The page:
Intel announced Sept. 5 it would cut more than a tenth of its workforce as part of a drive to become more efficient in the face of tough competition in the computer chip market. The world's leading computer chip maker had a payroll of 99,000 people worldwide prior to the much-anticipated announcement that it would lay off approximately 10,500 workers.
"These actions, while difficult, are essential to Intel becoming a more agile and efficient company, not just for this year or the next, but for years to come," said Paul Otellini, Intel's CEO.
Intel said its workforce would decline to 95,000 by the end of this year as a result of staff reductions, attrition and previously announced layoffs. By mid-2007, the Intel workforce would drop to about 92,000 employees, 10,500 fewer than the company's staffing level at the end of the second quarter of 2006.
The chipmaker also planned to cut costs in merchandising, capital and materials, according to Intel spokesman Mark Pettinger, to generate savings of approximately $2 billion in 2007. In 2008 the company expects savings from this restructuring to grow to approximately $3 billion annually.
In July Intel shuffled management on the heels of a lackluster earnings report and the laying off of 1,000 managers at its facilities worldwide. "It is streamlining the bureaucracy," Pettinger said. "It wasn't just about cutting headcount; it was about making Intel a leaner, more efficient company in terms of everything."
Principal analyst Nathan Brookwood of Insight 64 in California called the Intel cuts "a good start" but was concerned that remaining workers would be spread too thin. "The folks at Intel were already giving more than 100% at their jobs," Brookwood said. "Intel needs to cut back on the breadth of products it is working on." For example, Intel re-designs microchip architecture in two-year cycles while the industry average is four, Brookwood noted. Switching to four-year cycles would mean Intel would need fewer engineers.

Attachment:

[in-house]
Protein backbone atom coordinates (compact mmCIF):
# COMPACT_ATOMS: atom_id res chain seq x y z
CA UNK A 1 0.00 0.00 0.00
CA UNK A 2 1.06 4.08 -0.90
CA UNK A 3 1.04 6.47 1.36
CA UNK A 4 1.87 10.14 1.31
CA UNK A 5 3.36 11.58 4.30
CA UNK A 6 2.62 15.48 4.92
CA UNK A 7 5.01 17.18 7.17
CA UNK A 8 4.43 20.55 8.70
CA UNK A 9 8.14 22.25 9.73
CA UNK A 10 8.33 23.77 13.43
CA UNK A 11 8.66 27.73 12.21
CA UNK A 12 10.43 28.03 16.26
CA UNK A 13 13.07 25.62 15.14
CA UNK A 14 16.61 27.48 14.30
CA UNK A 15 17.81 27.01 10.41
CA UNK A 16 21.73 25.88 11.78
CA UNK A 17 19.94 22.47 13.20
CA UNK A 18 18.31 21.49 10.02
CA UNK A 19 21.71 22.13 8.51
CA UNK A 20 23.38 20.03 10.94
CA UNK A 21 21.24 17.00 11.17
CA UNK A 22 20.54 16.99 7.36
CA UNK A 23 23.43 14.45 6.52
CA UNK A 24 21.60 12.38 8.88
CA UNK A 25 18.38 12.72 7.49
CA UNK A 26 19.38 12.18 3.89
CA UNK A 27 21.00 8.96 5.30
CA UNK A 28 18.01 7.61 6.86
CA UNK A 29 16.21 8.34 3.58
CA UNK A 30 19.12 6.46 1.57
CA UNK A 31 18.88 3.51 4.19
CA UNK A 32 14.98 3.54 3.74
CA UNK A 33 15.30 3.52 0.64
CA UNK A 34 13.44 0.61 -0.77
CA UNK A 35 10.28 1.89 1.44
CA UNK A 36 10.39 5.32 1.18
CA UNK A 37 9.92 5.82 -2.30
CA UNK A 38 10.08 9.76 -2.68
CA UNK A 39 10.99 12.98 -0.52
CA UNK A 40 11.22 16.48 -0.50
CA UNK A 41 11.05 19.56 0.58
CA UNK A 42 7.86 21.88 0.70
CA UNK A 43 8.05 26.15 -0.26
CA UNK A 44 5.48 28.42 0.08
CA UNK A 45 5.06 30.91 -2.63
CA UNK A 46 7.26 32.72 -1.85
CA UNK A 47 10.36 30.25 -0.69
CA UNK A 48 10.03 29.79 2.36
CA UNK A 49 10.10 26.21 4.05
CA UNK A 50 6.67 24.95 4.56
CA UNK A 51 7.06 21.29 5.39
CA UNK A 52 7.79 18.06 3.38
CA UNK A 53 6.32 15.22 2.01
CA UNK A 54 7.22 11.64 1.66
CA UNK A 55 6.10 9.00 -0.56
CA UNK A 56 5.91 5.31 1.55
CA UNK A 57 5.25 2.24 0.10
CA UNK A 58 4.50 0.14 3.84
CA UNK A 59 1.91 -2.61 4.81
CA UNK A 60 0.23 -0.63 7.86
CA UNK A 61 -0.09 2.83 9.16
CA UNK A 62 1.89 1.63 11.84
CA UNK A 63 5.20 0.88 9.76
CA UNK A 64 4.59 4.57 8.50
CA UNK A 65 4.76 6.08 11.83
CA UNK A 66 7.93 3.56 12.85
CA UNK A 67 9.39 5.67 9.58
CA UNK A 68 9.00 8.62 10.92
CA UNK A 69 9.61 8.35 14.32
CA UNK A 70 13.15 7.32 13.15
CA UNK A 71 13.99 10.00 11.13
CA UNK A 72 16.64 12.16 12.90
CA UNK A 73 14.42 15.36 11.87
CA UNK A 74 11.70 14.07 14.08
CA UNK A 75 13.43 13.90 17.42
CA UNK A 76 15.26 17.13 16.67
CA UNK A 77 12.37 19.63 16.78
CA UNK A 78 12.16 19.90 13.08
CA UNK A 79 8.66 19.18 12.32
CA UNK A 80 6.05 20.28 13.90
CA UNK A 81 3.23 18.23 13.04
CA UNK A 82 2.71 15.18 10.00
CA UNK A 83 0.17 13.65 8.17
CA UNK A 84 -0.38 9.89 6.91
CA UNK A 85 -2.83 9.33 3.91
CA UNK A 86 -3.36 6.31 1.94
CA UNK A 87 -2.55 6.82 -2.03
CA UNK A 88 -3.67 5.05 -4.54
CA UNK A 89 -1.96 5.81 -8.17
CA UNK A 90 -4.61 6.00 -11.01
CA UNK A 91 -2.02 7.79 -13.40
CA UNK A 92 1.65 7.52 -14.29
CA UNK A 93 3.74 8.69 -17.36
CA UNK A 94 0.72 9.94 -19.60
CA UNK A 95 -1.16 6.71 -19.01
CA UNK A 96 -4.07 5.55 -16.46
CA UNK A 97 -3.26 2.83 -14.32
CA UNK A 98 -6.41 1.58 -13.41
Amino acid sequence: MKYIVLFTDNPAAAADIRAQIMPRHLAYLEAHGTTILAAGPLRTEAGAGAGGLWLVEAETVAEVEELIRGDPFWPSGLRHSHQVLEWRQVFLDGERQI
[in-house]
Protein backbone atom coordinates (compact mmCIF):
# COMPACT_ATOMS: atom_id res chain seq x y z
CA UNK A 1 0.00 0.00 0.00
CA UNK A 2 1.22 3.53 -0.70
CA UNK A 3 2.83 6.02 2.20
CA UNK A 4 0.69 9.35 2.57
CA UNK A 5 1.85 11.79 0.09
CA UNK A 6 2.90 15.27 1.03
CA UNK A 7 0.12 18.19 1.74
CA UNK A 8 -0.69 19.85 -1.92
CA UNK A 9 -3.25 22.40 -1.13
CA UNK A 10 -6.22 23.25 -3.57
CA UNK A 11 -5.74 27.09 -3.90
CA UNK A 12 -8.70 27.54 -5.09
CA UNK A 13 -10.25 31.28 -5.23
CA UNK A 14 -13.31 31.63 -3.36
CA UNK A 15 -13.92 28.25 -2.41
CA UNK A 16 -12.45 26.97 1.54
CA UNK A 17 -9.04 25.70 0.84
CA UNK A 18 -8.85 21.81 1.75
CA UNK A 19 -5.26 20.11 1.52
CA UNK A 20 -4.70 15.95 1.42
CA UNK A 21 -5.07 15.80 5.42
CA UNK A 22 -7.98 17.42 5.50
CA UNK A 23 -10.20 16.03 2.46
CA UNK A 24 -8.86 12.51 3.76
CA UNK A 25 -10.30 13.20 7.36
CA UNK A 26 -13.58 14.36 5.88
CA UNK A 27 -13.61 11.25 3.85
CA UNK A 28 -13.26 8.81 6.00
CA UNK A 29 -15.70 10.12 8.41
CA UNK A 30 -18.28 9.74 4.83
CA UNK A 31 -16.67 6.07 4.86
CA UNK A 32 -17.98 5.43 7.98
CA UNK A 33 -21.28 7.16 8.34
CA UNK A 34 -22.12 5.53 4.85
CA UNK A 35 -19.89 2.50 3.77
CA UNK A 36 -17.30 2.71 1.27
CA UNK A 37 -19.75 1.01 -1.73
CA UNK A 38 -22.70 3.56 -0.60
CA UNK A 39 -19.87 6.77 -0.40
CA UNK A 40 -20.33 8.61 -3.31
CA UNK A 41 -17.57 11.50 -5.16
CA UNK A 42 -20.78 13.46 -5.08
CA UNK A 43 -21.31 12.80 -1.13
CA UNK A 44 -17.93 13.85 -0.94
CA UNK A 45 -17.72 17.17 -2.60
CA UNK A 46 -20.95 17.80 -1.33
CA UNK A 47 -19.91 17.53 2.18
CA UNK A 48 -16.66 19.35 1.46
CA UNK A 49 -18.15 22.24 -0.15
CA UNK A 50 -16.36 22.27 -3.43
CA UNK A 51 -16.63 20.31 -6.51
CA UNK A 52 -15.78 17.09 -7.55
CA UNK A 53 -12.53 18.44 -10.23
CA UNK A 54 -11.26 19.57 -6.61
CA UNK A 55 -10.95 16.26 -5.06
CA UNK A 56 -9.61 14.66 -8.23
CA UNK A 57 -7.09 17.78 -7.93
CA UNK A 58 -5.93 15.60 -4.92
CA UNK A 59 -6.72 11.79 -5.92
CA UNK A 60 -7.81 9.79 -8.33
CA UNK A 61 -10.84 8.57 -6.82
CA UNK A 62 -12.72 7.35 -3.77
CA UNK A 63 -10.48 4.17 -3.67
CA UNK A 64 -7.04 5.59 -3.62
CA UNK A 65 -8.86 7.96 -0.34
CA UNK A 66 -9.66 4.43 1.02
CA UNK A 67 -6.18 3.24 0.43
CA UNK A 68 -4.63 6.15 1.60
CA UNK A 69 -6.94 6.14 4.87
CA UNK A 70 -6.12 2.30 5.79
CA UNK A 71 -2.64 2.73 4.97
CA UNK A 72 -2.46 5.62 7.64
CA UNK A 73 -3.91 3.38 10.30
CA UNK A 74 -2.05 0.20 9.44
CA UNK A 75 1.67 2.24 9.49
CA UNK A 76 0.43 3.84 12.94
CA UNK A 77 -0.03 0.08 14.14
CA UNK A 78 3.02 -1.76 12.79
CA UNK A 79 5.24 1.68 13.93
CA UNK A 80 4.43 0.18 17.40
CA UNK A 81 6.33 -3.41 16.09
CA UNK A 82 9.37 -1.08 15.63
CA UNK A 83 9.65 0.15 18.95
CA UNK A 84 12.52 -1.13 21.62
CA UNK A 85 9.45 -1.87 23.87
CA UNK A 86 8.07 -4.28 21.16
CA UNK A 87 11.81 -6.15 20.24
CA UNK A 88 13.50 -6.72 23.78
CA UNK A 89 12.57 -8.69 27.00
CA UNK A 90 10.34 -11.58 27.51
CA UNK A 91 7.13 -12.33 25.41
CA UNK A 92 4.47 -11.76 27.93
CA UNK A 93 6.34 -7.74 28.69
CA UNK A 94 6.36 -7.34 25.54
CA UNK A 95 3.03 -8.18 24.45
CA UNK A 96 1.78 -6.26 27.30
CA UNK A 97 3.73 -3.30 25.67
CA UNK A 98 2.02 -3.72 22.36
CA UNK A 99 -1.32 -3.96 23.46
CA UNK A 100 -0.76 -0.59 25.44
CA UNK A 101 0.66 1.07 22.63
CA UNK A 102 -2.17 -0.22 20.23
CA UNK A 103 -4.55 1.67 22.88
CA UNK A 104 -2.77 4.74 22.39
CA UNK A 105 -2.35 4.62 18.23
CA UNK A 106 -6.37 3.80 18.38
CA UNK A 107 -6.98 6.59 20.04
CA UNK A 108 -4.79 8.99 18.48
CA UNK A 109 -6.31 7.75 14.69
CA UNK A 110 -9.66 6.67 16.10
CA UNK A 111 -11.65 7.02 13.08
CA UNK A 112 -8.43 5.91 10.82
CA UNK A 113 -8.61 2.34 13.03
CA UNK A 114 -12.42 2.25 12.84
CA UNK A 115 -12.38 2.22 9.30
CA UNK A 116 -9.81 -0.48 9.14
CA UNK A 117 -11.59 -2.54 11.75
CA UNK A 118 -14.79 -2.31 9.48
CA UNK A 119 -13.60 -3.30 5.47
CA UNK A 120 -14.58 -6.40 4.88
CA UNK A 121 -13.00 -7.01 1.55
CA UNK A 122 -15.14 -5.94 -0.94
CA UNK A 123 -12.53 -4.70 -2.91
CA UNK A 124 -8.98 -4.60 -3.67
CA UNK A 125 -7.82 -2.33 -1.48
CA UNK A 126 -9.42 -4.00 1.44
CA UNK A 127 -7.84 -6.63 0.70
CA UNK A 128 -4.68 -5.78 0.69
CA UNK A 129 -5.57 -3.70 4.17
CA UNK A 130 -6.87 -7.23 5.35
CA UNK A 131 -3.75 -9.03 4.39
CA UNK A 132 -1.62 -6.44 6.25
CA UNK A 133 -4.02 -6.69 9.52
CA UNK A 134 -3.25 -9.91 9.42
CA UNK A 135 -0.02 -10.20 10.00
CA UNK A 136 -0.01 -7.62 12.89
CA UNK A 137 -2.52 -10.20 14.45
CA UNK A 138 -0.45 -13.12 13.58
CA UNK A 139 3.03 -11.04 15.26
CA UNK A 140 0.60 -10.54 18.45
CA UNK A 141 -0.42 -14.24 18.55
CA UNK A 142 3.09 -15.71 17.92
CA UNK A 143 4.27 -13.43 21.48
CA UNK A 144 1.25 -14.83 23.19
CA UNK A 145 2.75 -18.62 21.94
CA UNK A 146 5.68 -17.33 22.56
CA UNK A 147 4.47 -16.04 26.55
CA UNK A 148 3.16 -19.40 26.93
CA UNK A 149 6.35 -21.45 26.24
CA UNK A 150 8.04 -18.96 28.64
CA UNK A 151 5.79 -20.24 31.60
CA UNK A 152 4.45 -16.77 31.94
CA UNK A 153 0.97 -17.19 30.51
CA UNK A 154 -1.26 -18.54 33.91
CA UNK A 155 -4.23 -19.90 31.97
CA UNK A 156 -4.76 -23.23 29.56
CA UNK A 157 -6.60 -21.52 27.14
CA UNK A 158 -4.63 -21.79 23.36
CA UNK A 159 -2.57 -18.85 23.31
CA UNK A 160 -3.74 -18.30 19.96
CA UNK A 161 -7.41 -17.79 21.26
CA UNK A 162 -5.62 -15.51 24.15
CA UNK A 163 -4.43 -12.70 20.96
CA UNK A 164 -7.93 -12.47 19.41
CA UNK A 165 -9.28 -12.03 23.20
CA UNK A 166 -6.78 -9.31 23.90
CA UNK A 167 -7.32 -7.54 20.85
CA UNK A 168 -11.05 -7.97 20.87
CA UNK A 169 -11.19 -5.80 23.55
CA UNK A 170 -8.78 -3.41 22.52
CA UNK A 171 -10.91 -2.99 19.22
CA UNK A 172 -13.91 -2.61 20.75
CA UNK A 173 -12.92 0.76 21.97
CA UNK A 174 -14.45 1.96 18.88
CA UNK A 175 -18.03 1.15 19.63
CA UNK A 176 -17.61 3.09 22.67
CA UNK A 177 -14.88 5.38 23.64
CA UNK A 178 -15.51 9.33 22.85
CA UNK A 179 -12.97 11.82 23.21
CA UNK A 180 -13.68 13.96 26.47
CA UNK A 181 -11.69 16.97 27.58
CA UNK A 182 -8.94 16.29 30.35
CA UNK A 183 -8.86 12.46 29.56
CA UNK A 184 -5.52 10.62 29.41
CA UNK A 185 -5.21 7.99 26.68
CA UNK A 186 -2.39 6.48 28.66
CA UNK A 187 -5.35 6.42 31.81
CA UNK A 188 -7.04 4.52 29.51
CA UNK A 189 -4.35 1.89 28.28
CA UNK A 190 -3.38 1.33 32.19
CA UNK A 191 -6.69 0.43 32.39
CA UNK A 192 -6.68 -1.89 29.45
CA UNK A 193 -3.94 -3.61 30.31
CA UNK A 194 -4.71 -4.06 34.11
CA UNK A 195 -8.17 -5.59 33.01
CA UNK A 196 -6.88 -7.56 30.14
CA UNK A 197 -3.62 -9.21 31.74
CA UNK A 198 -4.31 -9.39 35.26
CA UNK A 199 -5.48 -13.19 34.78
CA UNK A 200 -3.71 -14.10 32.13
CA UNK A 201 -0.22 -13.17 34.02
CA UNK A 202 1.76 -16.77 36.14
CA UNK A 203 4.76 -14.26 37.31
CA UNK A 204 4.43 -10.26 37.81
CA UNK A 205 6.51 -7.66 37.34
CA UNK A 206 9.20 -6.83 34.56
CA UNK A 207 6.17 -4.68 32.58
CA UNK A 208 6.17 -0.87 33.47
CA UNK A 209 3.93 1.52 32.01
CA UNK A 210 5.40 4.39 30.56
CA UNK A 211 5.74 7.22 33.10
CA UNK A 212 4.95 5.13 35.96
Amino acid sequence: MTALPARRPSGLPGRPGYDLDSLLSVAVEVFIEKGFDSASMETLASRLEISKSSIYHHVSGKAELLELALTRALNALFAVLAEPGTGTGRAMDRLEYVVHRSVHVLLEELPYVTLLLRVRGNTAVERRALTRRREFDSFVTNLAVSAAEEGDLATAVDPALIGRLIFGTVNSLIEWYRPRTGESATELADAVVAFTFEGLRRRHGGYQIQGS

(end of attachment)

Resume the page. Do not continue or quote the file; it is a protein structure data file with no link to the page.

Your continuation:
Intel's drive to trim costs and improve efficiency came as it waged a price war with Silicon Valley rival Advanced Micro Devices (AMD). AMD had begun eating away at Intel's market share before Intel unveiled its family of speedy dual-core Xeon processors in July. AMD responded in August by unveiling fast, energy-efficient multi-core Next-Generation Opteron computer chips it heralded as precursors to a quad-core chip to be released in the middle of 2007. Intel has announced it will begin selling quad-core processors by the end of this year.
Santa Clara, California-based Intel reported a 57% dive in its second quarter earnings this year on weaker demand. It scored a 13 % drop in revenue from the same quarter last year.
Intel revenue worldwide in 2005 was $38.8 billion.
Copyright Agence France-Presse, 2006